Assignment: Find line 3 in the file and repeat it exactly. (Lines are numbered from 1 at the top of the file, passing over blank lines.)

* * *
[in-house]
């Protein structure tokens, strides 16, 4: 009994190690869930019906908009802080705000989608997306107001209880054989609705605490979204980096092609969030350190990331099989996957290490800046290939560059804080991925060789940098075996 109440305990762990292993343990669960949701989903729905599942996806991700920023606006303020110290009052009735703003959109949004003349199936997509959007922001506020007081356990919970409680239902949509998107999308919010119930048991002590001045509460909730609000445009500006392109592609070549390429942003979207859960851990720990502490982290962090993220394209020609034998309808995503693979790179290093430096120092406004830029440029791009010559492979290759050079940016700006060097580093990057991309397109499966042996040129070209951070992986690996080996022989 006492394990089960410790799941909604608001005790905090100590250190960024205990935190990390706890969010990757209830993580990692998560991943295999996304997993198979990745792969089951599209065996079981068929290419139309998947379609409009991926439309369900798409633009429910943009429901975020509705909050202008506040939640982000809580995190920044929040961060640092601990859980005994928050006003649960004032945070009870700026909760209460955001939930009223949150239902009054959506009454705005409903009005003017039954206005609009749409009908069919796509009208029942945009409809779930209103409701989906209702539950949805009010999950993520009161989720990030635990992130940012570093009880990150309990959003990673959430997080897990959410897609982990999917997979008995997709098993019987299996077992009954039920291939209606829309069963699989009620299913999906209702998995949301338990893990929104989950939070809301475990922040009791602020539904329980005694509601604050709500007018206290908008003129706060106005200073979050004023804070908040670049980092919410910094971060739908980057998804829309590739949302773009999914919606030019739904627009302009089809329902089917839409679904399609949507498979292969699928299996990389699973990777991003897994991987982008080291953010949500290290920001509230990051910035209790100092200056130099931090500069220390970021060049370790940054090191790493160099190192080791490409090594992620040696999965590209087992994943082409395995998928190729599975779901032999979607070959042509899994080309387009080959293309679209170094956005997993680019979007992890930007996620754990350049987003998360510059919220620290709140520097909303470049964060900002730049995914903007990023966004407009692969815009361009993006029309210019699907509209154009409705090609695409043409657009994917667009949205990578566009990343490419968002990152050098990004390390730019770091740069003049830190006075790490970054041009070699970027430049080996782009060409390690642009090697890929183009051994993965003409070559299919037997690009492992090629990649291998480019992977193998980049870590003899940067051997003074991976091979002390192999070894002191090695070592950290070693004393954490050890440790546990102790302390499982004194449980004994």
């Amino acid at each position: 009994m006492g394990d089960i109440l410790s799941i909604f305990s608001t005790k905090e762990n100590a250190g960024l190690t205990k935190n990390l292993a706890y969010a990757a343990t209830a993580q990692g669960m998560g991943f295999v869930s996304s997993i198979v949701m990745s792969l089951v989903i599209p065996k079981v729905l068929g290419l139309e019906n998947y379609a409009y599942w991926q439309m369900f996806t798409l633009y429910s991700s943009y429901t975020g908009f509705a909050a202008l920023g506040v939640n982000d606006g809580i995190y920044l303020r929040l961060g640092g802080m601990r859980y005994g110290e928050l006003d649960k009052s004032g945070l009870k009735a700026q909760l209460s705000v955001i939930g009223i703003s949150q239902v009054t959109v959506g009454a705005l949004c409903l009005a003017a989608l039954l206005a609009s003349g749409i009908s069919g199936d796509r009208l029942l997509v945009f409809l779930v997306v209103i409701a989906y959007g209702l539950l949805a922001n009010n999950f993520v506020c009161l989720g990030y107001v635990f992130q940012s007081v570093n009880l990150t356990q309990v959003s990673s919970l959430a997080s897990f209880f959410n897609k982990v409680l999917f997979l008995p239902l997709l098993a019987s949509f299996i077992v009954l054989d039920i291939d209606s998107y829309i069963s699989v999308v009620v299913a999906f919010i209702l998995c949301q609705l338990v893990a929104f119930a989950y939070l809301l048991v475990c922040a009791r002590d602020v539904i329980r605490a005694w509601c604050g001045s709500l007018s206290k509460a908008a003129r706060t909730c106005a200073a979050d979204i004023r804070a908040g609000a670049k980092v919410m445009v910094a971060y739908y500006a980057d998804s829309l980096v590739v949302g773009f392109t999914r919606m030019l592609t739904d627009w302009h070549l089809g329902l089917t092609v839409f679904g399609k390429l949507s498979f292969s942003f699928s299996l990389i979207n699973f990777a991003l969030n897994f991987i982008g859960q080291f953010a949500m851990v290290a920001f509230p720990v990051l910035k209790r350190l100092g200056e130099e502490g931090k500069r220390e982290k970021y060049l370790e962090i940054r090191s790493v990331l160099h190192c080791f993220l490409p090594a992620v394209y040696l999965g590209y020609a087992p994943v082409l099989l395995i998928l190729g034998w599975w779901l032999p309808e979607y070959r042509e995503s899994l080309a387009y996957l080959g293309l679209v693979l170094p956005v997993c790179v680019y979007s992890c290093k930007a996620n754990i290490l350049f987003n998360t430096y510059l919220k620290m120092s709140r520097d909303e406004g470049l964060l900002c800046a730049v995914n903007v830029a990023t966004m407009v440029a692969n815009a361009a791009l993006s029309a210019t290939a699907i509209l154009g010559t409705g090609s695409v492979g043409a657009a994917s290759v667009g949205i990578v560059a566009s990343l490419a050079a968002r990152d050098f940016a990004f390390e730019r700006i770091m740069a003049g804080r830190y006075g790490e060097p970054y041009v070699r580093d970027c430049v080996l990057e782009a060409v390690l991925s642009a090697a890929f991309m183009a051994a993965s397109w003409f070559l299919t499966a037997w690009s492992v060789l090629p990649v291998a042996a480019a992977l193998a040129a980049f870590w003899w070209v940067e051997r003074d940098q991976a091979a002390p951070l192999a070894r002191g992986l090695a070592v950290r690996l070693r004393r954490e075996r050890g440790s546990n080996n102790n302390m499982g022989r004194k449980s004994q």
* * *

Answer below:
């Amino acid at each position: 009994m006492g394990d089960i109440l410790s799941i909604f305990s608001t005790k905090e762990n100590a250190g960024l190690t205990k935190n990390l292993a706890y969010a990757a343990t209830a993580q990692g669960m998560g991943f295999v869930s996304s997993i198979v949701m990745s792969l089951v989903i599209p065996k079981v729905l068929g290419l139309e019906n998947y379609a409009y599942w991926q439309m369900f996806t798409l633009y429910s991700s943009y429901t975020g908009f509705a909050a202008l920023g506040v939640n982000d606006g809580i995190y920044l303020r929040l961060g640092g802080m601990r859980y005994g110290e928050l006003d649960k009052s004032g945070l009870k009735a700026q909760l209460s705000v955001i939930g009223i703003s949150q239902v009054t959109v959506g009454a705005l949004c409903l009005a003017a989608l039954l206005a609009s003349g749409i009908s069919g199936d796509r009208l029942l997509v945009f409809l779930v997306v209103i409701a989906y959007g209702l539950l949805a922001n009010n999950f993520v506020c009161l989720g990030y107001v635990f992130q940012s007081v570093n009880l990150t356990q309990v959003s990673s919970l959430a997080s897990f209880f959410n897609k982990v409680l999917f997979l008995p239902l997709l098993a019987s949509f299996i077992v009954l054989d039920i291939d209606s998107y829309i069963s699989v999308v009620v299913a999906f919010i209702l998995c949301q609705l338990v893990a929104f119930a989950y939070l809301l048991v475990c922040a009791r002590d602020v539904i329980r605490a005694w509601c604050g001045s709500l007018s206290k509460a908008a003129r706060t909730c106005a200073a979050d979204i004023r804070a908040g609000a670049k980092v919410m445009v910094a971060y739908y500006a980057d998804s829309l980096v590739v949302g773009f392109t999914r919606m030019l592609t739904d627009w302009h070549l089809g329902l089917t092609v839409f679904g399609k390429l949507s498979f292969s942003f699928s299996l990389i979207n699973f990777a991003l969030n897994f991987i982008g859960q080291f953010a949500m851990v290290a920001f509230p720990v990051l910035k209790r350190l100092g200056e130099e502490g931090k500069r220390e982290k970021y060049l370790e962090i940054r090191s790493v990331l160099h190192c080791f993220l490409p090594a992620v394209y040696l999965g590209y020609a087992p994943v082409l099989l395995i998928l190729g034998w599975w779901l032999p309808e979607y070959r042509e995503s899994l080309a387009y996957l080959g293309l679209v693979l170094p956005v997993c790179v680019y979007s992890c290093k930007a996620n754990i290490l350049f987003n998360t430096y510059l919220k620290m120092s709140r520097d909303e406004g470049l964060l900002c800046a730049v995914n903007v830029a990023t966004m407009v440029a692969n815009a361009a791009l993006s029309a210019t290939a699907i509209l154009g010559t409705g090609s695409v492979g043409a657009a994917s290759v667009g949205i990578v560059a566009s990343l490419a050079a968002r990152d050098f940016a990004f390390e730019r700006i770091m740069a003049g804080r830190y006075g790490e060097p970054y041009v070699r580093d970027c430049v080996l990057e782009a060409v390690l991925s642009a090697a890929f991309m183009a051994a993965s397109w003409f070559l299919t499966a037997w690009s492992v060789l090629p990649v291998a042996a480019a992977l193998a040129a980049f870590w003899w070209v940067e051997r003074d940098q991976a091979a002390p951070l192999a070894r002191g992986l090695a070592v950290r690996l070693r004393r954490e075996r050890g440790s546990n080996n102790n302390m499982g022989r004194k449980s004994q």